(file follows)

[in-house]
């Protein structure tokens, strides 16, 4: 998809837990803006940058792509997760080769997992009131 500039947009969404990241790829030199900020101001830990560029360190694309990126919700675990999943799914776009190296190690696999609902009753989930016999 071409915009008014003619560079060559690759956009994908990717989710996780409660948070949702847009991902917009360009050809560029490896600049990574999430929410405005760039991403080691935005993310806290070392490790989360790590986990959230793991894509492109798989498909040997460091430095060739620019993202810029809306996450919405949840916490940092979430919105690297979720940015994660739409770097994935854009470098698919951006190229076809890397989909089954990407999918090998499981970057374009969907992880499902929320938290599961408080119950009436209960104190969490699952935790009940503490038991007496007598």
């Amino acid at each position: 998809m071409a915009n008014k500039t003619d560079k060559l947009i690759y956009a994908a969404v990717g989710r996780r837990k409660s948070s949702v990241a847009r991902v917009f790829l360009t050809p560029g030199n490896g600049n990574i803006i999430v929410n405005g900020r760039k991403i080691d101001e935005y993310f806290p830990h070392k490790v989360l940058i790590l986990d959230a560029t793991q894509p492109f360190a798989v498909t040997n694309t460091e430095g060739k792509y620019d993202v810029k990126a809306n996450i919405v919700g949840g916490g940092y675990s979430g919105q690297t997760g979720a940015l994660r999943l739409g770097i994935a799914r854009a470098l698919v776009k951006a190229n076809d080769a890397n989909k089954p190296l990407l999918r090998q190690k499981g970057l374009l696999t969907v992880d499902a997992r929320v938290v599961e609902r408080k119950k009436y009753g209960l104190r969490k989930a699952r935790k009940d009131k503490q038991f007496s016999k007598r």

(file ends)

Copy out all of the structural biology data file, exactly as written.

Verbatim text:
[in-house]
């Protein structure tokens, strides 16, 4: 998809837990803006940058792509997760080769997992009131 500039947009969404990241790829030199900020101001830990560029360190694309990126919700675990999943799914776009190296190690696999609902009753989930016999 071409915009008014003619560079060559690759956009994908990717989710996780409660948070949702847009991902917009360009050809560029490896600049990574999430929410405005760039991403080691935005993310806290070392490790989360790590986990959230793991894509492109798989498909040997460091430095060739620019993202810029809306996450919405949840916490940092979430919105690297979720940015994660739409770097994935854009470098698919951006190229076809890397989909089954990407999918090998499981970057374009969907992880499902929320938290599961408080119950009436209960104190969490699952935790009940503490038991007496007598």
């Amino acid at each position: 998809m071409a915009n008014k500039t003619d560079k060559l947009i690759y956009a994908a969404v990717g989710r996780r837990k409660s948070s949702v990241a847009r991902v917009f790829l360009t050809p560029g030199n490896g600049n990574i803006i999430v929410n405005g900020r760039k991403i080691d101001e935005y993310f806290p830990h070392k490790v989360l940058i790590l986990d959230a560029t793991q894509p492109f360190a798989v498909t040997n694309t460091e430095g060739k792509y620019d993202v810029k990126a809306n996450i919405v919700g949840g916490g940092y675990s979430g919105q690297t997760g979720a940015l994660r999943l739409g770097i994935a799914r854009a470098l698919v776009k951006a190229n076809d080769a890397n989909k089954p190296l990407l999918r090998q190690k499981g970057l374009l696999t969907v992880d499902a997992r929320v938290v599961e609902r408080k119950k009436y009753g209960l104190r969490k989930a699952r935790k009940d009131k503490q038991f007496s016999k007598r």